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OFB, CFB modes

OFB, CFB modes

From:
Yuri Nahum
Date:
2013-01-15 @ 09:29
Hey Guys,
I think you all know the OFB or CFB modes for block ciphers. My problem 
is, that sometimes in the definition, there is a shift register and not 
all bits are xored with the plaintext, but just j of them. At other 
times, there is no such thing.
For example in wikipedia, and Cryptography Engineering from Schneier 
there is no shift register. In Applied Cryptography from Schneier, and 
the Handbook of Applied Cryptography from Vanstone, Menezes, Oorschot, 
there is a shift register.

Does the shift add any security-relevant attributes or is it just there, 
so that developers can more easily drop some bugs? Which is the 
"correct" version, if there is such a thing?

All the Best
Yuri

Re: [remailer] OFB, CFB modes

From:
Tom Ritter
Date:
2013-01-15 @ 12:33
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On 1/15/2013 4:29 AM, Yuri Nahum wrote:
> Hey Guys,
> I think you all know the OFB or CFB modes for block ciphers. My problem 
> is, that sometimes in the definition, there is a shift register and not 
> all bits are xored with the plaintext, but just j of them. At other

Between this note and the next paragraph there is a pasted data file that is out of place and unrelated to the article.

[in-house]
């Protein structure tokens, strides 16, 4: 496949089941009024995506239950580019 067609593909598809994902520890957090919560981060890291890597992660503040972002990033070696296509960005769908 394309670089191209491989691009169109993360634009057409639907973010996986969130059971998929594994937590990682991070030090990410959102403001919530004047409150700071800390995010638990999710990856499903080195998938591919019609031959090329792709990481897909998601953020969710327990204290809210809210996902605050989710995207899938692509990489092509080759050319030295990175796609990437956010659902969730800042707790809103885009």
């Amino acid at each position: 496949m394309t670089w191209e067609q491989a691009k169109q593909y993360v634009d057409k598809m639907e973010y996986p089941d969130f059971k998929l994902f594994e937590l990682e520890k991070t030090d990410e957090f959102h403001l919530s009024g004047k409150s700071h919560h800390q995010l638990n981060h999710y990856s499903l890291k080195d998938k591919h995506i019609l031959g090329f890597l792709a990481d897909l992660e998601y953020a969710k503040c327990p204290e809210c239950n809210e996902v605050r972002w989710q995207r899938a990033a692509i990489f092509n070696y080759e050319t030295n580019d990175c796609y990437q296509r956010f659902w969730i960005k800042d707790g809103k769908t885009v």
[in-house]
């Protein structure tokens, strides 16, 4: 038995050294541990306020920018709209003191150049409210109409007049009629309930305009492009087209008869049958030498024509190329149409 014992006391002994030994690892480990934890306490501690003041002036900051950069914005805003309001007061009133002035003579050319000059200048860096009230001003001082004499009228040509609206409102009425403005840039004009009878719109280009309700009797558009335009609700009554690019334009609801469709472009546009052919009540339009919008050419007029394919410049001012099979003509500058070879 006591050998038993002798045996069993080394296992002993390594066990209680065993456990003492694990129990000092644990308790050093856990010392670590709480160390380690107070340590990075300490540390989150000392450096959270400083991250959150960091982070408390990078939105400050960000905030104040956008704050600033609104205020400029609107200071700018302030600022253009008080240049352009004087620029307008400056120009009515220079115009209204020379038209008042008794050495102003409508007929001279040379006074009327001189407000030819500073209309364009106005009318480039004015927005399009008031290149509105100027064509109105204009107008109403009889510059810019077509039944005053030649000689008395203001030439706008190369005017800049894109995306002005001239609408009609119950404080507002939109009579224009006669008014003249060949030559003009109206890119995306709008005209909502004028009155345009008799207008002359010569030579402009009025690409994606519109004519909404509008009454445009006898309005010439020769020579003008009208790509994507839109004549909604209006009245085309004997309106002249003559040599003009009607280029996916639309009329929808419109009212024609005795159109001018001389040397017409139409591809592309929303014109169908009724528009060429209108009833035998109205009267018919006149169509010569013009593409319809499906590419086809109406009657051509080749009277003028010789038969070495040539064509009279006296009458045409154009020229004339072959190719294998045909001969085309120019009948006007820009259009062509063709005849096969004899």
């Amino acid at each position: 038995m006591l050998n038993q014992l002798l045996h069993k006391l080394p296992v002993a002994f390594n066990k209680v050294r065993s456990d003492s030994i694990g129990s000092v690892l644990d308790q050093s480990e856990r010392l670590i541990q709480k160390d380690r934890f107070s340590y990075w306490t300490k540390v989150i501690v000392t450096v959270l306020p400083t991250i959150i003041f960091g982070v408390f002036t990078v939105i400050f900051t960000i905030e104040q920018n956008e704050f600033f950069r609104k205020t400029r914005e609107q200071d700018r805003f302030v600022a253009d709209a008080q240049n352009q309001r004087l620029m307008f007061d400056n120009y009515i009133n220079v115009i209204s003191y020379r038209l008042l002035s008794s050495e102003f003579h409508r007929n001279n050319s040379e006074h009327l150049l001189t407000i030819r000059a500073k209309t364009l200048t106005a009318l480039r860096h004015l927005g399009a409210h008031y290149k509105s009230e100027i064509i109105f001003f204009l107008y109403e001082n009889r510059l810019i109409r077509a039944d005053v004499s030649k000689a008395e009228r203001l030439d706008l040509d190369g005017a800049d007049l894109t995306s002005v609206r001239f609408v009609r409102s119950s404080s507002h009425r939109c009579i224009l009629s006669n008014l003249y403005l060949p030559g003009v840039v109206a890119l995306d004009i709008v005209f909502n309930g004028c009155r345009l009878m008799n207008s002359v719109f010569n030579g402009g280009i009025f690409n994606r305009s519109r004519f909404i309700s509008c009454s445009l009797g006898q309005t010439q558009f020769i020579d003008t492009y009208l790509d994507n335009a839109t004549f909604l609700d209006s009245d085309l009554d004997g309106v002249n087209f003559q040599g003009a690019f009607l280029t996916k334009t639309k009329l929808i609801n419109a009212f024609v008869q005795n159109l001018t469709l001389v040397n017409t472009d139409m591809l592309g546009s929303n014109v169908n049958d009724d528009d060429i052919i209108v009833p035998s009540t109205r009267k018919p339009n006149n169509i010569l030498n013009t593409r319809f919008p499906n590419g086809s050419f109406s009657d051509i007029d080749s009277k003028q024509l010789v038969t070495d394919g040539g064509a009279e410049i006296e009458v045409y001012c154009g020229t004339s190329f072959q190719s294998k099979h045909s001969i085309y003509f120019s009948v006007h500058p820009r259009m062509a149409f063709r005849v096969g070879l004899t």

> times, there is no such thing.
> For example in wikipedia, and Cryptography Engineering from Schneier 
> there is no shift register. In Applied Cryptography from Schneier, and 
> the Handbook of Applied Cryptography from Vanstone, Menezes, Oorschot, 
> there is a shift register.

Yes.  In the NIST pub this is referred to as the "Segment Size" denoted by s.  

> Does the shift add any security-relevant attributes or is it just there, 
> so that developers can more easily drop some bugs? Which is the 
> "correct" version, if there is such a thing?

As I understand it is basically a customizable parameter that can be 
tweaked for specific implementations.  Choosing your segment size can 
eliminate the need for padding to the end of a block - since the block 
size is now in your control.  As an example of this, both PyCrypto and 
mcrypt (PHP) operate with an 8-bit segment size, so it can encrypt any 
number of bytes without requiring padding, since the input will always be 
a multiple of 1 byte.  I don't know if there's a 'most common' or 
'correct' version.  I remember seeing segment size of 128 (to match the 
block ciphers it was implemented with) and obviously 8.

My understanding may be wrong.  You may also want to ask on the randombit 
crypto mailing list.  Remember to authenticate your ciphertext!

- -tom
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